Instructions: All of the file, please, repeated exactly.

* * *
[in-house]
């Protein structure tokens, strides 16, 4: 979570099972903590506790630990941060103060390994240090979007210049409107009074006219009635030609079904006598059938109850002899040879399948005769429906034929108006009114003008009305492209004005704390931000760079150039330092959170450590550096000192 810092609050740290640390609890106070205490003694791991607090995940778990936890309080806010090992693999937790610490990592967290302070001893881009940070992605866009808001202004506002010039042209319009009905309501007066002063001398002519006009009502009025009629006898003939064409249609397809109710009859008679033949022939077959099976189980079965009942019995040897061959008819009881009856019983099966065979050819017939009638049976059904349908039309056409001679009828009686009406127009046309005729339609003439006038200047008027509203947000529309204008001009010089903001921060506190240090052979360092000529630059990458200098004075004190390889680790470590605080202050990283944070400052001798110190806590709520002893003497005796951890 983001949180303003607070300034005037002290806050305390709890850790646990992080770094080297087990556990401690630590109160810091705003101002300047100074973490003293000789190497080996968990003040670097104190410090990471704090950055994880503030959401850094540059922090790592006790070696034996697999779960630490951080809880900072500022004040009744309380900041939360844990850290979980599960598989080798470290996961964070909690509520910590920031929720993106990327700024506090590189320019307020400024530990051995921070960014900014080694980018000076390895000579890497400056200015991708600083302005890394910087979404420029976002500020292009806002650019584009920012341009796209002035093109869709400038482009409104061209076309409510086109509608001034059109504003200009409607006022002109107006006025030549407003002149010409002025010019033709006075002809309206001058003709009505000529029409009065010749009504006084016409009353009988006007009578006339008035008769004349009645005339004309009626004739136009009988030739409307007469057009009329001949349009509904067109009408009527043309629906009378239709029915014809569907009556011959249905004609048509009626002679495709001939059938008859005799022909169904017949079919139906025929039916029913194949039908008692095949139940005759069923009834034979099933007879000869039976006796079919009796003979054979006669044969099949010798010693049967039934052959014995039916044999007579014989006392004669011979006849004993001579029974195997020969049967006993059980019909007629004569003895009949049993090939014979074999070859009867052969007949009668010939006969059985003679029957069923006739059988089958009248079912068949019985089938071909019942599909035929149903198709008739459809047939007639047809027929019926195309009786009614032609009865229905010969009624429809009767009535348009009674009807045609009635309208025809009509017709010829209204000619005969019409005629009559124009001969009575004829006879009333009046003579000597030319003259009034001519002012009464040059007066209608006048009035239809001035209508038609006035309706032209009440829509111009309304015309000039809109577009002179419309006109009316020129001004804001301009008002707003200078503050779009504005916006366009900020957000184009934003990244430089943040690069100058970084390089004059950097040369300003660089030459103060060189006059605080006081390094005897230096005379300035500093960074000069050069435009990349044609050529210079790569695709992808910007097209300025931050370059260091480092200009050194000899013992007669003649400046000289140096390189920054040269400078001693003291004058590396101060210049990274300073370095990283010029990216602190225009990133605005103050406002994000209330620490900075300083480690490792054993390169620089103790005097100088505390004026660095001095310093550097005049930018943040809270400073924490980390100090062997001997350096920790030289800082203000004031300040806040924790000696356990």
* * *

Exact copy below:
[in-house]
């Protein structure tokens, strides 16, 4: 979570099972903590506790630990941060103060390994240090979007210049409107009074006219009635030609079904006598059938109850002899040879399948005769429906034929108006009114003008009305492209004005704390931000760079150039330092959170450590550096000192 810092609050740290640390609890106070205490003694791991607090995940778990936890309080806010090992693999937790610490990592967290302070001893881009940070992605866009808001202004506002010039042209319009009905309501007066002063001398002519006009009502009025009629006898003939064409249609397809109710009859008679033949022939077959099976189980079965009942019995040897061959008819009881009856019983099966065979050819017939009638049976059904349908039309056409001679009828009686009406127009046309005729339609003439006038200047008027509203947000529309204008001009010089903001921060506190240090052979360092000529630059990458200098004075004190390889680790470590605080202050990283944070400052001798110190806590709520002893003497005796951890 983001949180303003607070300034005037002290806050305390709890850790646990992080770094080297087990556990401690630590109160810091705003101002300047100074973490003293000789190497080996968990003040670097104190410090990471704090950055994880503030959401850094540059922090790592006790070696034996697999779960630490951080809880900072500022004040009744309380900041939360844990850290979980599960598989080798470290996961964070909690509520910590920031929720993106990327700024506090590189320019307020400024530990051995921070960014900014080694980018000076390895000579890497400056200015991708600083302005890394910087979404420029976002500020292009806002650019584009920012341009796209002035093109869709400038482009409104061209076309409510086109509608001034059109504003200009409607006022002109107006006025030549407003002149010409002025010019033709006075002809309206001058003709009505000529029409009065010749009504006084016409009353009988006007009578006339008035008769004349009645005339004309009626004739136009009988030739409307007469057009009329001949349009509904067109009408009527043309629906009378239709029915014809569907009556011959249905004609048509009626002679495709001939059938008859005799022909169904017949079919139906025929039916029913194949039908008692095949139940005759069923009834034979099933007879000869039976006796079919009796003979054979006669044969099949010798010693049967039934052959014995039916044999007579014989006392004669011979006849004993001579029974195997020969049967006993059980019909007629004569003895009949049993090939014979074999070859009867052969007949009668010939006969059985003679029957069923006739059988089958009248079912068949019985089938071909019942599909035929149903198709008739459809047939007639047809027929019926195309009786009614032609009865229905010969009624429809009767009535348009009674009807045609009635309208025809009509017709010829209204000619005969019409005629009559124009001969009575004829006879009333009046003579000597030319003259009034001519002012009464040059007066209608006048009035239809001035209508038609006035309706032209009440829509111009309304015309000039809109577009002179419309006109009316020129001004804001301009008002707003200078503050779009504005916006366009900020957000184009934003990244430089943040690069100058970084390089004059950097040369300003660089030459103060060189006059605080006081390094005897230096005379300035500093960074000069050069435009990349044609050529210079790569695709992808910007097209300025931050370059260091480092200009050194000899013992007669003649400046000289140096390189920054040269400078001693003291004058590396101060210049990274300073370095990283010029990216602190225009990133605005103050406002994000209330620490900075300083480690490792054993390169620089103790005097100088505390004026660095001095310093550097005049930018943040809270400073924490980390100090062997001997350096920790030289800082203000004031300040806040924790000696356990």